What to bring when cooking in someone else’s kitchen and tips for moving

 I love to cook and bake, and my friends all know and (mostly) understand that I all but live in the kitchen. So when I go to visit them, I’m often helping them prepare a meal or a special dessert. Cooking in someone else’s kitchen can be tricky, and as Anna Stockwell of Epicurious wisely notes, it makes sense to bring along a few handy items to make the task more enjoyable.



If you are driving, it’s usually easy to travel with kitchen tools. A sharp knife is number one on the list of things to pack. Unless your friends or relatives are really keen cooks, chances are good that their knives are terribly dull. This holds true for vacation rentals too. 

Stockwell likes to bring along a Microplane grater and her own favorite silicone spatula. Another item she finds extremely useful is one that I always travel with if I know I’m going to be doing any cooking: an instant-read digital thermometer. Whether you are cooking meats or making Italian meringue, knowing the temperature of your foods is critical.

The best part about the list of items that Stockwell recommends is that none of them takes up that much space. You can easily chuck them all into one bag (although of course you will need some type of protection for sharp items). I use a cardboard sleeve to keep my knife from getting banged up or accidentally cutting someone (most likely me) and others highly recommend these knife sleeves. 

Jenny is in the process of moving and has moved several times, each time she makes a ready box of items that she recommends be front and center to get a meal on the table without unpacking many boxes. These suggestions are also great for cooking in someone’s kitchen, vacation cooking and products that are valuable in our kitchen arsenals:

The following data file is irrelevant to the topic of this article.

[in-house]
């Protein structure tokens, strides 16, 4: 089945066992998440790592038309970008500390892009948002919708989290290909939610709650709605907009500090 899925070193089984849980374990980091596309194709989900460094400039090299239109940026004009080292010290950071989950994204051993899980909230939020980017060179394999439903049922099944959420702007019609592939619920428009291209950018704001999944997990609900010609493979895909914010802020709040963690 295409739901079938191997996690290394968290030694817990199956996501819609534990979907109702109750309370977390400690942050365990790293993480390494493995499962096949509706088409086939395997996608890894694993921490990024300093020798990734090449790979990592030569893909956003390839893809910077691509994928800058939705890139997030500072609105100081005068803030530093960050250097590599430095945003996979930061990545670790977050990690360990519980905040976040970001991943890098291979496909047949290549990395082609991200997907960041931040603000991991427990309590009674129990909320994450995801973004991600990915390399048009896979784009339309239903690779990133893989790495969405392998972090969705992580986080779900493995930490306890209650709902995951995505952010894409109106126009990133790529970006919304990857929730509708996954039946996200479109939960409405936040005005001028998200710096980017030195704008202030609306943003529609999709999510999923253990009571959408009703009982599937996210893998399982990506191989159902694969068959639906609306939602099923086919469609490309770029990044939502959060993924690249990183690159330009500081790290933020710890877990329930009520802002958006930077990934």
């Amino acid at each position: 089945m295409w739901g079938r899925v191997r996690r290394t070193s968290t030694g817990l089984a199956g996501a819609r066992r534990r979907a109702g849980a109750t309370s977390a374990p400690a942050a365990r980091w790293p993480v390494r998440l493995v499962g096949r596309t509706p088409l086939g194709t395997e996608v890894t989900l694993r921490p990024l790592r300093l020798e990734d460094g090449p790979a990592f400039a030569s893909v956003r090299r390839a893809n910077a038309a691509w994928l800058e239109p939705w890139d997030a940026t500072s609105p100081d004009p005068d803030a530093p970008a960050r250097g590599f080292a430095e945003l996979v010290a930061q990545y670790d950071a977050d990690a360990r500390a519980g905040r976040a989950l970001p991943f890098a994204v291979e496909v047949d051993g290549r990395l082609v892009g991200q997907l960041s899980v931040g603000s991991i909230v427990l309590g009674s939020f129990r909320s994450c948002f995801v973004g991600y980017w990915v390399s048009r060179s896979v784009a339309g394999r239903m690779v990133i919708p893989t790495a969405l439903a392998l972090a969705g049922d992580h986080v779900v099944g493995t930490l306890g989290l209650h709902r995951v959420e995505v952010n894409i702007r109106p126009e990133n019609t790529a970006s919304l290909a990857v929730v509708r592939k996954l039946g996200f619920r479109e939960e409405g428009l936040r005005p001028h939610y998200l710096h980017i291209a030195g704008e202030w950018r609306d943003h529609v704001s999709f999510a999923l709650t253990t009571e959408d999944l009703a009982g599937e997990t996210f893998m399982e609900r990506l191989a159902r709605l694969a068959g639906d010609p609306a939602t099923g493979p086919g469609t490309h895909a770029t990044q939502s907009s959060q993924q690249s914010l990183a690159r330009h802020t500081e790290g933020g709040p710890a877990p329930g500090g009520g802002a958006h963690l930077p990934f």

For moving ease she also packs in her ready box:

  • Paper plates
  • Napkins
  • Disposal cups
  • Silverware (disposable and a stainless set of utensils including steak knives for each member of your family)
  • Can opener
  • Mixing bowl
  • Batteries
  • Flashlight
  • Matches
  • Pasta
  • Olive Oil
  • Cereal
  • Bowls
  • And emergency cookies, granola bars, and mostly importantly chocolate 

What items do you travel with if you know you’ll be ending up in a kitchen that might not be well-stocked?



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  • Jane  on  June 23, 2018

    I agree with sharp knives and a Microplane as not having them would be frustrating but the one that completely threw me was a friend's kitchen with no scale (she is Swedish so I assumed she would have one). The recipe I brought was all in grams so I had to try and convert everything to cups. That recipe took about twice as long as it should have! You can guess what her next birthday present was.

  • sir_ken_g  on  June 23, 2018

    I have committed to cook two Chinese-style ducks in a friends kitchen soon.
    I imagine that their kitchen is quite basic – so I plan to bring everything.
    Grill pan, foil, beer can holders, spices, soy sauce, carving knife, cutting board. I just hope the oven is big enough.

  • wester  on  June 24, 2018

    On holidays I like to take a sharp knife (just make sure it's not in the hand luggage or you might lose it to customs), a meat thermometer and a basic set of spices (salt, cumin, oregano, possibly a few more). Oil if I can fit it in the luggage.

  • stepspior  on  June 24, 2018

    Stainless Steel Bowls make the prep easier. Having a knife and utility case allows me Be be ready and packed to go anywhere

  • infotrop  on  July 4, 2018

    I go to many potluck gatherings and always bring everything I need to pull the dish together in someone else's kitchen, including whatever is needed to serve it, such as a pretty bowl with serving spoon. That way I don't have to bother the busy hosts. If it's a weekend party, I bring prepped ingredients in various containers in coolers with lots of ice, so I don't need to take up refrigerator space, then can pull them out as needed. I keep a list of which ingredients go into which dish and also a list of what items I brought, so I can (usually) return home with them.

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